Ta-Nehisi Coates On Writing: "You Can't Know It All—But You Can Be Brave"
"I'm working on a story right now that is rooted in the racial wealth gap and New Deal era public policy—mostly housing policy," he explains. "One of the problems with writing about racism is that even though the public is shamefully ignorant of its effects and its foundational role in America, academics have produced reams of excellent research on the subject." Writing a well-researched and influential article on a topic so broad with so many complexities requires a knack for knowing what to include—and, almost as importantly, what to exclude. "At the end of the day, the writer is charged with sifting through a great deal of information and deciding what to present," Coates says.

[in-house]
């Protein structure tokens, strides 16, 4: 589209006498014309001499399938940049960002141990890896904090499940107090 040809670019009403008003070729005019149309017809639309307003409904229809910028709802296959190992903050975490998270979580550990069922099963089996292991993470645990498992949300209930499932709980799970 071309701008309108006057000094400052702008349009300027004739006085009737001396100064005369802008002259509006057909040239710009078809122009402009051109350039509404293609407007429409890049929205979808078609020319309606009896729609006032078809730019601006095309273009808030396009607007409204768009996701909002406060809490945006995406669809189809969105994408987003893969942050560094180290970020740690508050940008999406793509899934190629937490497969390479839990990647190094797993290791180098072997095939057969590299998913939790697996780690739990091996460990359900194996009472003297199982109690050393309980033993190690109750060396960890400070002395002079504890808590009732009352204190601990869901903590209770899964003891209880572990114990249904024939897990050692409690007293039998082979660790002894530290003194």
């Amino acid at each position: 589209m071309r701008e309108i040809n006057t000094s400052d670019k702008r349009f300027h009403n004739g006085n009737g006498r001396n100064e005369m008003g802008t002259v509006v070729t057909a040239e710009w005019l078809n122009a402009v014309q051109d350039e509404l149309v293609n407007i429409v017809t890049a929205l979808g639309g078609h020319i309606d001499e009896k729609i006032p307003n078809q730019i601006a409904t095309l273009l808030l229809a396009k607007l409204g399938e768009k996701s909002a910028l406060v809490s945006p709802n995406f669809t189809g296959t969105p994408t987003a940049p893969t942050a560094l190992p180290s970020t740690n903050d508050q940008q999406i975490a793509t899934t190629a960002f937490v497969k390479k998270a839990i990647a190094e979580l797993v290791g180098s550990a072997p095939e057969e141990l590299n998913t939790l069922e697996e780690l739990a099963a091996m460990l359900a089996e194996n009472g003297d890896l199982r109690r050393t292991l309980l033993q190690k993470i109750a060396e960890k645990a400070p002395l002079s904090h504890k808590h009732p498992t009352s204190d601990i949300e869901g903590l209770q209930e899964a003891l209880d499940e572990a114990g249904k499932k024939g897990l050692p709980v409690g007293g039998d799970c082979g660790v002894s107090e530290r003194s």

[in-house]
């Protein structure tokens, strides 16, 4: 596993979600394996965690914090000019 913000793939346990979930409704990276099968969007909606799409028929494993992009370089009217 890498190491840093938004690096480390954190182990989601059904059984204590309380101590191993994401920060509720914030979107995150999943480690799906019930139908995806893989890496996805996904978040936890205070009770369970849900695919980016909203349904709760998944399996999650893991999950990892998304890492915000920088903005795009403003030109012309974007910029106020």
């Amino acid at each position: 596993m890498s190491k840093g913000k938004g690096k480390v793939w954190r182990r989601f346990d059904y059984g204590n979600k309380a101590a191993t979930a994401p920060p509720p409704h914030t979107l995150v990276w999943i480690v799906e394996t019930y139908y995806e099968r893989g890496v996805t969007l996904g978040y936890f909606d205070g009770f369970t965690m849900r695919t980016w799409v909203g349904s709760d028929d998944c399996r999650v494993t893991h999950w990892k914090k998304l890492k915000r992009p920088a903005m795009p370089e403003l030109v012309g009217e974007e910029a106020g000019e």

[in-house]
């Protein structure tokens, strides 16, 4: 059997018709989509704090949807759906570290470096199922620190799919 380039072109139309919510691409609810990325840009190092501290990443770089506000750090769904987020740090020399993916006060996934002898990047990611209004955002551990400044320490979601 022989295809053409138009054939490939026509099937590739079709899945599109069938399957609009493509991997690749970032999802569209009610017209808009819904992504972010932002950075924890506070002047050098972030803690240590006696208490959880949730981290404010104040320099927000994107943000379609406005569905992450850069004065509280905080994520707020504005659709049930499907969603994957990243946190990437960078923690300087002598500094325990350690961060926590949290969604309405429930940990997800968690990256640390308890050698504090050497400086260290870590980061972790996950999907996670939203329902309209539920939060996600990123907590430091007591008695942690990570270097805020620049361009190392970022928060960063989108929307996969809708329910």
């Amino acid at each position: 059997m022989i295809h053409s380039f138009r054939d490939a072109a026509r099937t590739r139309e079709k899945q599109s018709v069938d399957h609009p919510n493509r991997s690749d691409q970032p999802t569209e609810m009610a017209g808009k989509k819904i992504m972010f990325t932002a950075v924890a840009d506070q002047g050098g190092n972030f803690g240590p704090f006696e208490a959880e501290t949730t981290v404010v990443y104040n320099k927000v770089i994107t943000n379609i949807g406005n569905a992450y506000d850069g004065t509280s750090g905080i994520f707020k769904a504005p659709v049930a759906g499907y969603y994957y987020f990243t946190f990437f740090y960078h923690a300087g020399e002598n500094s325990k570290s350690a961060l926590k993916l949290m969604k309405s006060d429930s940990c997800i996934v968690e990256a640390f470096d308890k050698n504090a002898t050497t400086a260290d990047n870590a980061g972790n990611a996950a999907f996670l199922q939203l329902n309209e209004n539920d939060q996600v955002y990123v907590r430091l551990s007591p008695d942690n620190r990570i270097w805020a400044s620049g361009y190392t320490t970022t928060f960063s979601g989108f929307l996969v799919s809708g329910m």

In his writing, Coates tackles both small, personal questions as well as sweeping, historical ones. While he may have more digging to do on some of today's hard-hitting subjects, his writing is erudite and thought-provoking. His columns and his critically hailed debut book, The Beautiful Struggle, show evidence of his passion for learning and his ability to span disciplines to give a clear picture of the issues at hand. On stage, Coates draws from his influential body of work and caters his subject matter to his audience. While he may not know it all, he certainly knows enough to appeal to a wide array of listeners. Coates says you can't know everything, but you can be brave in telling what you do know. And, according to a glowing review of his work by the New York Times (who called him "a brave and compassionate writer who challenges his readers to transcend narrow self-definitions and focus on shared humanity"), he has succeeded in doing exactly that.